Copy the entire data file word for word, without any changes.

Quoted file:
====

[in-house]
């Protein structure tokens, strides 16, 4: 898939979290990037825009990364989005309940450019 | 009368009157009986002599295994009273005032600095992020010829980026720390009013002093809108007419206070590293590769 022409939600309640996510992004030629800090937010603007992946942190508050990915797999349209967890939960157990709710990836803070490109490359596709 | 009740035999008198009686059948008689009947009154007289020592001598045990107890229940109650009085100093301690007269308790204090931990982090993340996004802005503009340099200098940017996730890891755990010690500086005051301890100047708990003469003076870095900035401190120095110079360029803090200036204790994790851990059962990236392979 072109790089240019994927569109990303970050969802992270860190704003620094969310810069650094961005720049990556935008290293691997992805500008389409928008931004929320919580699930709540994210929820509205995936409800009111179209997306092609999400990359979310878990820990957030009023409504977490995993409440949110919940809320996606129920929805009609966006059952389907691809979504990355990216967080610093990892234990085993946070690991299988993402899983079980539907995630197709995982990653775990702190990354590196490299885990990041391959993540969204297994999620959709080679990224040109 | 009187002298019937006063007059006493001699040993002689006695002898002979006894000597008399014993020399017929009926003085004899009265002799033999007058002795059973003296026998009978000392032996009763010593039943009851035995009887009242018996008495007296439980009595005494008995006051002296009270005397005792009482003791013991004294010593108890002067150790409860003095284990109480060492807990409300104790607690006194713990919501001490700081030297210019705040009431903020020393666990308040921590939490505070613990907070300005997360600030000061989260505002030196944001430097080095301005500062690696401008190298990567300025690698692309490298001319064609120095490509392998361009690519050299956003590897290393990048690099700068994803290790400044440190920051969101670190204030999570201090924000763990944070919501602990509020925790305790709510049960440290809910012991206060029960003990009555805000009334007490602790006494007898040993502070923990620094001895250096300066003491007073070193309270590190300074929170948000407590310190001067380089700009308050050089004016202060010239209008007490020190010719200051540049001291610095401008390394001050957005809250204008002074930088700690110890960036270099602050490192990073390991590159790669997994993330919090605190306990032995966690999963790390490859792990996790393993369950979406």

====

[in-house]
């Protein structure tokens, strides 16, 4: 898939979290990037825009990364989005309940450019 | 009368009157009986002599295994009273005032600095992020010829980026720390009013002093809108007419206070590293590769 022409939600309640996510992004030629800090937010603007992946942190508050990915797999349209967890939960157990709710990836803070490109490359596709 | 009740035999008198009686059948008689009947009154007289020592001598045990107890229940109650009085100093301690007269308790204090931990982090993340996004802005503009340099200098940017996730890891755990010690500086005051301890100047708990003469003076870095900035401190120095110079360029803090200036204790994790851990059962990236392979 072109790089240019994927569109990303970050969802992270860190704003620094969310810069650094961005720049990556935008290293691997992805500008389409928008931004929320919580699930709540994210929820509205995936409800009111179209997306092609999400990359979310878990820990957030009023409504977490995993409440949110919940809320996606129920929805009609966006059952389907691809979504990355990216967080610093990892234990085993946070690991299988993402899983079980539907995630197709995982990653775990702190990354590196490299885990990041391959993540969204297994999620959709080679990224040109 | 009187002298019937006063007059006493001699040993002689006695002898002979006894000597008399014993020399017929009926003085004899009265002799033999007058002795059973003296026998009978000392032996009763010593039943009851035995009887009242018996008495007296439980009595005494008995006051002296009270005397005792009482003791013991004294010593108890002067150790409860003095284990109480060492807990409300104790607690006194713990919501001490700081030297210019705040009431903020020393666990308040921590939490505070613990907070300005997360600030000061989260505002030196944001430097080095301005500062690696401008190298990567300025690698692309490298001319064609120095490509392998361009690519050299956003590897290393990048690099700068994803290790400044440190920051969101670190204030999570201090924000763990944070919501602990509020925790305790709510049960440290809910012991206060029960003990009555805000009334007490602790006494007898040993502070923990620094001895250096300066003491007073070193309270590190300074929170948000407590310190001067380089700009308050050089004016202060010239209008007490020190010719200051540049001291610095401008390394001050957005809250204008002074930088700690110890960036270099602050490192990073390991590159790669997994993330919090605190306990032995966690999963790390490859792990996790393993369950979406």